My Depression Story: Childhood memories

My Depression Story: How I made the smiles, laughter, and music return 

I don’t know how to make this post look pretty with headings and pictures so I’m just going to write it. The thing is, depression is not pretty and there aren’t turning points when you know the depression is coming or pictures to know exactly what it looks like or even what it might look like. My Depression Story is my own and it is my truth. It may not look like yours and you may be surprised or you may totally relate to it and it may just make an impact. For me, I just want to write it and, while I hope you read it and like it or read it and it makes an impact on you, I mostly just want to write it for me, my family, my future, so I will know what it looked like for me at this point in time.

As I began this post and so much came out, I realized this will take a lot longer than one post. So many people post wordless on Wednesday, but I am going to continue this series on Wednesdays. Please come back each week as I work on this story. I promise it has a happy ending!

For as long as I can remember, I have been depressed. When I was younger (as in before age 10) it was manifested as shyness, withdrawal, and extreme sensitivity. I didn’t have a name for it back then and my parents didn’t really understand.

My mom was fairly outgoing, opinionated, and a strong-willed woman. She got what she wanted or she wasn’t afraid to say what was on her mind. She knew that if we were in a store or restaurant and she was about to complain, she needed to give me a heads up and I would walk away to another aisle so I wouldn’t be embarrassed.

My dad was shy and introverted, but he drank to come out of his shell and then he became a party animal. My parents drank and partied every single weekend. When things got loud and “silly”, I would either retreat to my room to read or get angry and slam door or storm around. When I was angry, I would be laughed at and disregarded. When I was quiet, nobody knew.

My older sister was outgoing and friendly and liked to push her limits. She got into fights with my mom often because they were both so strong-willed. She was a “good kid” with good grades, but she got into trouble often. I can remember her fighting with Mom and I would sit quietly in the corner or in another room. After their fight, I would come to Mom and ask her if I had been good and she would say yes and I felt better about myself. Stacie and I were not very close when we were young because we were so different. We fought about everything. We are close now and I am so happy. I remember when she went to college, I cried and missed her so much. That is when we started to become friends and I love that about our relationship.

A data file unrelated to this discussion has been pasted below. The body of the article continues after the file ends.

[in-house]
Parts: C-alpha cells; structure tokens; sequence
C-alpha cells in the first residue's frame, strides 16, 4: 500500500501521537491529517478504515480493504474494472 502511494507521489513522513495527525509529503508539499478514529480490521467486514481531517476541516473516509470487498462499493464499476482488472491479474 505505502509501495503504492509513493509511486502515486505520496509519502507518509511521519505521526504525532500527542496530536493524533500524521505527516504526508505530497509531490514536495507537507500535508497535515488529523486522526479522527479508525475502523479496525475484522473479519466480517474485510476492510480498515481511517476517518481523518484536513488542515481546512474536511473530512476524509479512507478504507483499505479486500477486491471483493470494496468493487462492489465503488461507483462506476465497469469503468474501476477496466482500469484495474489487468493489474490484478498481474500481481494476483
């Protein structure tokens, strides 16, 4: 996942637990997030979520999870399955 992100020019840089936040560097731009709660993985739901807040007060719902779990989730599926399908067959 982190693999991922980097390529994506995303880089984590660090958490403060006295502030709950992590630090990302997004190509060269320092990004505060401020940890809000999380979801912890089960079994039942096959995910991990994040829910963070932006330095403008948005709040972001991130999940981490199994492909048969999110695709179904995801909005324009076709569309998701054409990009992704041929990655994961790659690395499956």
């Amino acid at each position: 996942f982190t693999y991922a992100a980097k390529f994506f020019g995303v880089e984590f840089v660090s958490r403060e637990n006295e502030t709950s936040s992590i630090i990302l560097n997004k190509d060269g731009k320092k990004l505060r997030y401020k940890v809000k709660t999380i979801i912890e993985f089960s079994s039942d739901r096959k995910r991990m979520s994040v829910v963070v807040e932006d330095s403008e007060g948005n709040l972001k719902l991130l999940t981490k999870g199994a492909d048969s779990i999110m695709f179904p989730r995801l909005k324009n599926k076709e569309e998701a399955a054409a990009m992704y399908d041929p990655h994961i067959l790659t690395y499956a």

My younger sister was the true baby of the family and everyone doted on her, myself included. I don’t remember her much as a baby, but I can clearly remember her around two years old and older. She was “my” baby. She and I would fight like cats and dogs and then we would love each other a lot. She got into trouble a little when we were young and I can remember her just getting spankings for it.

The one thing that I remember about my childhood the most is that I don’t remember a lot. I don’t know if I can really attribute that to depression or if there are things that I subconciously want to forget (there are things that I wish I could forget) but it is weird and frustrating to not have memories, especially the really good ones.

My family is different, like everyone else’s I’m sure, and I want to remember and record it all. I’ve asked some family members to help me to especially remember why and how I became so depressed. My older sister has told me that I was always introverted, but what she pointed out that was impactful to me is that our family never put emphasis on being strong and proud of our accomplishments. We weren’t encouraged to be outgoing  and happy. We were left to our own devices many times (not neglected, but not nurtured to be individuals). This series is not about negativity toward my family at all. I had a very loving and close family growing up.

This is about my truth, my memories, my desire for more memories, and my journey to understand my own depression.

If any of my family members read this and they want to contribute to my depression story, help me with memories, dispute what I think I remember, please do so! I love hearing stories about my own life, my own family, and memories from other people about me. It helps fill in the gaps that depression has caused in my mind and it nourishes my soul.

Have you suffered from depression and want to tell your story? Have you told your depression story on your own blog or in a book? Please share it with us here! If you need a platform, my blog is wide open for you!

I’m linking up to Pour Your Heart Out.


  1. Rachel says:

    Thanks for spilling your guts to us! Sometimes healing can only begin when we tell others of our struggles. I battled a slight depression when my uncle died when I was 8. After that gained weight and moved schools. I call them my “funk” years cause I was just in a funk and would cry a lot. The thing I remember the most was being anxious about everything. I will be interested to hear your story and how it unfolds and the happy ending! <3 Rachel

    • janet says:

      Thank you, Rachel! It gets better and I hope I can portray it the way I lived it (and continue to live it).

  2. Shell says:

    Good for you for telling your story- and for inviting family members to help you. We all have different memories of what happened in our childhoods.